Royal warns of violence as Sarkozy lead grows

4th May 2007, Comments 0 comments

PARIS, May 4, 2007 (AFP) - Socialist Segolene Royal warned Friday that France could slide into violence if Nicolas Sarkozy wins the presidency as the rightwinger extended his poll lead on the final day of the hard fought campaign.

PARIS, May 4, 2007 (AFP) - Socialist Segolene Royal warned Friday that France could slide into violence if Nicolas Sarkozy wins the presidency as the rightwinger extended his poll lead on the final day of the hard fought campaign.

Royal, seeking to become France's first woman leader, said she was "issuing an alert" that a Sarkozy victory could "trigger violence and brutalities across the country."

*sidebar1*"His candidacy is dangerous. That is why I am asking voters to think twice," Royal told RTL radio in one of her final declarations of one of the most hotly contested elections in decades.

Three new polls showed Sarkozy pulling ahead of Royal with 53 percent and up to 54.4 percent of votes against 47 and 45.5 percent for the Socialist.

The candidate of President Jacques Chirac's governing party gained between half a percentage point to 2.5 points from polls done before a heated television debate Wednesday evening.

Royal described her rival as "the candidate of the hard right", backed by big media and financial interests and who had been unable to campaign freely in the troubled suburbs.

Sarkozy dimissed Royal's attacks as "outrageous" and said she was upset by her drop in the polls.

"It must be the polls. It's so outrageous," Sarkozy said of her comments in an interview with Europe1 radio. "She is getting tense, stiffer, because she feels the ground shifting."

Sarkozy, the former interior minister, is seen as a divisive figure by many on the left and in the high-immigrant suburbs for his tough talk on controling immigration and restoring law and order.

His description of young delinquents in the suburbs as "racaille" -- "rabble" -- turned him into an enemy of the Arab and African residents of the major cities that exploded into rioting in late 2005.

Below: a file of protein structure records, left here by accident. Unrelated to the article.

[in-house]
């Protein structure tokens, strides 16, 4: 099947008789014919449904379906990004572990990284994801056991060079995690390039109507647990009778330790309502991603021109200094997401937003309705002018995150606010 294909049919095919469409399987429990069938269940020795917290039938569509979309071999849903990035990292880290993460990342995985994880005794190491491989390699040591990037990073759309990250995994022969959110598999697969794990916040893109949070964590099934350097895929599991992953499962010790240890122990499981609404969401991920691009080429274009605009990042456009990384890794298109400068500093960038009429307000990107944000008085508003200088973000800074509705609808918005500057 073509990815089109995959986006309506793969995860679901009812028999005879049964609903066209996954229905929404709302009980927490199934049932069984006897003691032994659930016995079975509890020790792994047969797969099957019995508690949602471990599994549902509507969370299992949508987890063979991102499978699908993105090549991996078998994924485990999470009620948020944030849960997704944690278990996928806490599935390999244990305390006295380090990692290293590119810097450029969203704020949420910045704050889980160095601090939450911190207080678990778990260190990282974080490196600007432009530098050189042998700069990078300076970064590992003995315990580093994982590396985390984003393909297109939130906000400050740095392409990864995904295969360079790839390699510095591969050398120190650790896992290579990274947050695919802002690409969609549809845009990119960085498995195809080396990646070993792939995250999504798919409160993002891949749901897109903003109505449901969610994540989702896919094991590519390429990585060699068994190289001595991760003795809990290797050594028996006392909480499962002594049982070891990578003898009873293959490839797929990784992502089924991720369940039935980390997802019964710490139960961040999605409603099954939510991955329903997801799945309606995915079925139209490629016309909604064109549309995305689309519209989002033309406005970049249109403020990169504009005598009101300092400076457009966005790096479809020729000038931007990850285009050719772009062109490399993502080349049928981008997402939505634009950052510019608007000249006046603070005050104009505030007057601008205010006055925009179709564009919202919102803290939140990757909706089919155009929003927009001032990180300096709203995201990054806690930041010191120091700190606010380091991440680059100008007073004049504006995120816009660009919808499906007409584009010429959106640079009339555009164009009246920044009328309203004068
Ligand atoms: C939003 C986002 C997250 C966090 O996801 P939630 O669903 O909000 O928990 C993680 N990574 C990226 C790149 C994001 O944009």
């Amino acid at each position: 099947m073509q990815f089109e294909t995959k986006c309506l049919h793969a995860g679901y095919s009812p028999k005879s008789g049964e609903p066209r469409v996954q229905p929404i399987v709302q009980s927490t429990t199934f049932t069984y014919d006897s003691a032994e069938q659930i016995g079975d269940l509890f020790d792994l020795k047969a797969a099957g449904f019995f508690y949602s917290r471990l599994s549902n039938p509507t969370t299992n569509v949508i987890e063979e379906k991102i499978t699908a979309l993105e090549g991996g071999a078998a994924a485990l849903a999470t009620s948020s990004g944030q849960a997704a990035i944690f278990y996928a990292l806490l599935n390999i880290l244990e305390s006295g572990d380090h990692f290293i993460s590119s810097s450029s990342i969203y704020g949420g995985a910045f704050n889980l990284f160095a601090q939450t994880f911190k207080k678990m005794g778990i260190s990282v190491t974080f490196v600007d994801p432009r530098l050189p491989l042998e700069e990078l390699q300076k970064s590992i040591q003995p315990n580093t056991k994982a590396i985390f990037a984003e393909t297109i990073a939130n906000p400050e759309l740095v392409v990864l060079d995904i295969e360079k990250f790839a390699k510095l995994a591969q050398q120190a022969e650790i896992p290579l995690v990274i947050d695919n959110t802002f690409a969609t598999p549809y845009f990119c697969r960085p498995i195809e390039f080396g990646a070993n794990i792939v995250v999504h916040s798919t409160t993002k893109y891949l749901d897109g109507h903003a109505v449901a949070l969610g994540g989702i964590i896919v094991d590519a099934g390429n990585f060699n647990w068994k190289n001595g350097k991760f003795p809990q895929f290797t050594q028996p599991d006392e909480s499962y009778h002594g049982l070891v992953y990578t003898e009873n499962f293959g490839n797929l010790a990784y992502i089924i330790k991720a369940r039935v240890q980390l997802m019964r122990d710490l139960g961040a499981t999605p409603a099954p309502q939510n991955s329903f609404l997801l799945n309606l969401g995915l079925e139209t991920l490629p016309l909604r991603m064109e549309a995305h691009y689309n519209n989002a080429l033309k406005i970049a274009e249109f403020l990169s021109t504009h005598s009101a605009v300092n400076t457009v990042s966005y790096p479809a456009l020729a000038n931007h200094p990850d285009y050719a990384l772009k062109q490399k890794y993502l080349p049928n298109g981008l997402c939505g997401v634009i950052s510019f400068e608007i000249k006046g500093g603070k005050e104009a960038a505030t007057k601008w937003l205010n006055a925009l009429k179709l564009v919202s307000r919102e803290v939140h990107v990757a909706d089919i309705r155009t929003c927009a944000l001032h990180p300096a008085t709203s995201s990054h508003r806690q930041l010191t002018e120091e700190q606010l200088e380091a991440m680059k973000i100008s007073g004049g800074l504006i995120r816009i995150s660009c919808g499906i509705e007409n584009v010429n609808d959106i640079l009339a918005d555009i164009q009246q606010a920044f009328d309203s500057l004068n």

Royal was to travel to Brittany in the northwest on Friday while Sarkozy headed to Haute-Savoie in the southeast to wrap up campaigning in the election to choose a successor to Chirac.

During his final big rally late Thursday, a triumphant Sarkozy urged supporters to help him "create the conditions for a French rebirth" as he appeared increasingly sure of victory.

He drew ringing applause when he defended his use of the word "racaille" during a rally in the southern city of Montpellier.

"People accuse me of encouraging public anger. But who's angry? The yobs? The drug-traffickers? I can assure you: I do not seek to be the friend of yobs. My aim is not to make myself popular among the traffickers and the fraudsters," he said.

In the northern city of Lille, Royal proclaimed that she wanted to bring deep change to France but without the "brutality" embodied by her rival.

Royal said she preferred "a new France, a protecting France, a fraternal France, a competitive France" she said a day after the crucial television debate seen as a last change to sway voters.

While commentators judged the debate to be a draw, polls showed that a majority of viewers rated Sarkozy "more convincing" than Royal.
 
Royal urged voters to turn out in force at the polls and "show that the polls are lying."

Nearly seven million voters who backed centrist Francois Bayrou in the April 22 first round of the election have been courted assiduously by Royal and Sarkozy ahead of the runoff and are thought to hold the key to victory.

But a TNS-Sofres poll showed that 40 percent of voters who backed Bayrou would vote for Sarkozy compared to 35 percent for Royal. A separate CSA poll said 37 percent of Bayrou voters would back the Socialist and 30 percent Sarkozy.

Sarkozy, 52, the son of a Hungarian immigrant, has pushed a right-wing programme based on the themes of work, national identity and law and order.

Royal, an army officer's daughter, has presented herself as a nurturing figure and has proposed a leftist economic programme that would keep France's generous welfare system intact.


Copyright AFP

Subject: French news

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